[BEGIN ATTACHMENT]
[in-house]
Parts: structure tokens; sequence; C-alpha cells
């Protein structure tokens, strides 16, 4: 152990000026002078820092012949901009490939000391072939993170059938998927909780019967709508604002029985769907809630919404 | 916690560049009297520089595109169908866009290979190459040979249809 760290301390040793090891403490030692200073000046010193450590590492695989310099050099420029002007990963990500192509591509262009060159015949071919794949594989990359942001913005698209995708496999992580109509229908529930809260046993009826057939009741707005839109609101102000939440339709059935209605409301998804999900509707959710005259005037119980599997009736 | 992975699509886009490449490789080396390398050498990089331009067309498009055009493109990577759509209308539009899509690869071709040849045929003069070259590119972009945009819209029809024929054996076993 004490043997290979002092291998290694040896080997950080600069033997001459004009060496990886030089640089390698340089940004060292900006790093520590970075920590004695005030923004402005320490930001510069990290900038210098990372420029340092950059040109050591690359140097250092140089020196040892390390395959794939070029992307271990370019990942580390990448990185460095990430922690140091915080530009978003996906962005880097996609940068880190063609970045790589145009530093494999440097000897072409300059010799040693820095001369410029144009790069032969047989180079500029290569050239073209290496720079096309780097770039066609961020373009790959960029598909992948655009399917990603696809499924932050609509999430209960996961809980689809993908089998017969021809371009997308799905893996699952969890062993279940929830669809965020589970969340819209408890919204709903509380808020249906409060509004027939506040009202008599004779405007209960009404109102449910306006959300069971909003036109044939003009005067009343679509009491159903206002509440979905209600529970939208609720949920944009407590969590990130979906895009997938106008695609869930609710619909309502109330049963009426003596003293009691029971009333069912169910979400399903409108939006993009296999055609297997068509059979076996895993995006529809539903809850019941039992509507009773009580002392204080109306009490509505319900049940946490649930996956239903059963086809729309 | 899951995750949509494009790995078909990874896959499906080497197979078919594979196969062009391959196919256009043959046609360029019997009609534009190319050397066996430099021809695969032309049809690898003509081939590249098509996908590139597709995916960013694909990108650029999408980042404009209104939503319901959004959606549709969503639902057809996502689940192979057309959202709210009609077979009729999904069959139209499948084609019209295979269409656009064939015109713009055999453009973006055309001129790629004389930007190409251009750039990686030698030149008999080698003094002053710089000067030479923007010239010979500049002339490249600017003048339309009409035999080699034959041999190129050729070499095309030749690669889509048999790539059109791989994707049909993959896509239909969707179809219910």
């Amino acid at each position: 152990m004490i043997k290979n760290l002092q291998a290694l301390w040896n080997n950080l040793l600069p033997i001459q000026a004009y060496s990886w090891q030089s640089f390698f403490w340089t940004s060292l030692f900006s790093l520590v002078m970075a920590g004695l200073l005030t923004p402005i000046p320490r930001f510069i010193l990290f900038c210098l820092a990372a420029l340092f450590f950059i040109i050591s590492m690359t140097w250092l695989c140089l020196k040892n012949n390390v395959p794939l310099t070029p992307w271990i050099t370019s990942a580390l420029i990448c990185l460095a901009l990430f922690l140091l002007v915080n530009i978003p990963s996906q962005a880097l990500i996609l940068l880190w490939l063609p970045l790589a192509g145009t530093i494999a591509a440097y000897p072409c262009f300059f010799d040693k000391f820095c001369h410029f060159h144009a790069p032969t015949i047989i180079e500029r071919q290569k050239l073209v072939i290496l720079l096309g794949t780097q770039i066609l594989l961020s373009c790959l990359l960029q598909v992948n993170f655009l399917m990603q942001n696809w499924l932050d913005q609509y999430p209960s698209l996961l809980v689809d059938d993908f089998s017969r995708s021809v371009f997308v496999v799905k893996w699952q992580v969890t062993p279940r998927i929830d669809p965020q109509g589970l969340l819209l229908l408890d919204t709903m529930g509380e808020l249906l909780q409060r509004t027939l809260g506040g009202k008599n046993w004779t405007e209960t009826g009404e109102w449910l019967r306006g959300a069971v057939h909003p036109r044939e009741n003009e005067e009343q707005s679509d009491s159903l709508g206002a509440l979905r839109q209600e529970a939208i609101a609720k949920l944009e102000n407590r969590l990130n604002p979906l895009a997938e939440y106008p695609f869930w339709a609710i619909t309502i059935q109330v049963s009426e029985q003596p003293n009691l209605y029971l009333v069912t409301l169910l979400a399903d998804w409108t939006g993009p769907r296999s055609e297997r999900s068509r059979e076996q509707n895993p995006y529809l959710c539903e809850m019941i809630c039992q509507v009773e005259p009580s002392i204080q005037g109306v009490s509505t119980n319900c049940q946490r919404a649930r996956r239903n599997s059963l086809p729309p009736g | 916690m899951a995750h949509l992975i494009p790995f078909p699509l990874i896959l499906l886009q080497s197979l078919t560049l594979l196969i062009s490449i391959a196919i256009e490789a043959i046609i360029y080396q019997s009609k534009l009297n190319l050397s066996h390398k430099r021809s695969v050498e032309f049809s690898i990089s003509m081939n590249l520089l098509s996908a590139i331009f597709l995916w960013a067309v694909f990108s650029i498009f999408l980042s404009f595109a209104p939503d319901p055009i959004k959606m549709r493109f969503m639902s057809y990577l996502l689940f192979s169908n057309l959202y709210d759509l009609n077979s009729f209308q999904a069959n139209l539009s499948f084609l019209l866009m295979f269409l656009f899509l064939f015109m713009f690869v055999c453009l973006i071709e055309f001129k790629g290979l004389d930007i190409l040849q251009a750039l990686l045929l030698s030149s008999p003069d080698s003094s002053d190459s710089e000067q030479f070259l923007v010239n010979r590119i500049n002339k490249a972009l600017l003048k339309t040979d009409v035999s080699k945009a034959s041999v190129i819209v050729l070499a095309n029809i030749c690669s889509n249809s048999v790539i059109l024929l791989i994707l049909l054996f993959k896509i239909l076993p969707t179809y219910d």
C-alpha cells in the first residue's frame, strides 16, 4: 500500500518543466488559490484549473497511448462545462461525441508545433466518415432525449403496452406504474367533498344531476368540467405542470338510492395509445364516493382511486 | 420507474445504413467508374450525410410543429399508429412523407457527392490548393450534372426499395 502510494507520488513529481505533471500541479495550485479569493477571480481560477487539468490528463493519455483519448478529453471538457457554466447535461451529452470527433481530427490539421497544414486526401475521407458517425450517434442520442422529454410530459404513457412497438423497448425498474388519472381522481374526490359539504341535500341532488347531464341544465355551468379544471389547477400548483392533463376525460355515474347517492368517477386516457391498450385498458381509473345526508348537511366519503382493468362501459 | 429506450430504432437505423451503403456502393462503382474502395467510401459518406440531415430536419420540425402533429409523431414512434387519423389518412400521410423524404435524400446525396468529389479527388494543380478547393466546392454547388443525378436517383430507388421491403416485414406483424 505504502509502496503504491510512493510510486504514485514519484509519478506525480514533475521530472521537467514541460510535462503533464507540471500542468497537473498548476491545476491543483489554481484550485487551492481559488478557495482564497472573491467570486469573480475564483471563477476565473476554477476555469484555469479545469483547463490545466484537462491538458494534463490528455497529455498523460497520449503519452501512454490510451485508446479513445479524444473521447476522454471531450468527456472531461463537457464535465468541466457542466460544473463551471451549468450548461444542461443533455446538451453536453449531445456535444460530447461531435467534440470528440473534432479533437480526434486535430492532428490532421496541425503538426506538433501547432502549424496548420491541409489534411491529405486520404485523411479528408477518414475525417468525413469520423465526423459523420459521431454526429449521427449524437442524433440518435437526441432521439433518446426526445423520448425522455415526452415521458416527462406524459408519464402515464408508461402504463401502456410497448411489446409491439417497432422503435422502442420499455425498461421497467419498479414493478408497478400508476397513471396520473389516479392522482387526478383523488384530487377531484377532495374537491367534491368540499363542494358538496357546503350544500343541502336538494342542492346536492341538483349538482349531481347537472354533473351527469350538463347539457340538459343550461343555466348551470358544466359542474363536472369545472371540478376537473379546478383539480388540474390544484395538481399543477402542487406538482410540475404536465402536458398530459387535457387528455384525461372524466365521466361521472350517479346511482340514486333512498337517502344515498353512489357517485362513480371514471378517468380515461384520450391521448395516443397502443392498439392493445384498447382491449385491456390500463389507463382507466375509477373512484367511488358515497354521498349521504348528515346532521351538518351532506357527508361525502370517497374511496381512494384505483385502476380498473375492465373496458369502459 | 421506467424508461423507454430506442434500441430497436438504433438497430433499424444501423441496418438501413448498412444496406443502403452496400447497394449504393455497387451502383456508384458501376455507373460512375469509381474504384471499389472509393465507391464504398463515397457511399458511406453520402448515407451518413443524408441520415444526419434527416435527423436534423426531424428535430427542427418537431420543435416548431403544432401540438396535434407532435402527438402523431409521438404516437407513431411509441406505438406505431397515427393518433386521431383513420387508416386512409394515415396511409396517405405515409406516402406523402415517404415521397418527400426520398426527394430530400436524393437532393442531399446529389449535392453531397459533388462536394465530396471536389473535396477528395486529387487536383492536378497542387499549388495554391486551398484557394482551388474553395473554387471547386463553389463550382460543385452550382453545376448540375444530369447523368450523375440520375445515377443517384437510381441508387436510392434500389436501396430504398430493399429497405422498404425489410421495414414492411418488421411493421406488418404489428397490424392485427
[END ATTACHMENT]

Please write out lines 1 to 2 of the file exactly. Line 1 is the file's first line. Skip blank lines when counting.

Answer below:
[in-house]
Parts: structure tokens; sequence; C-alpha cells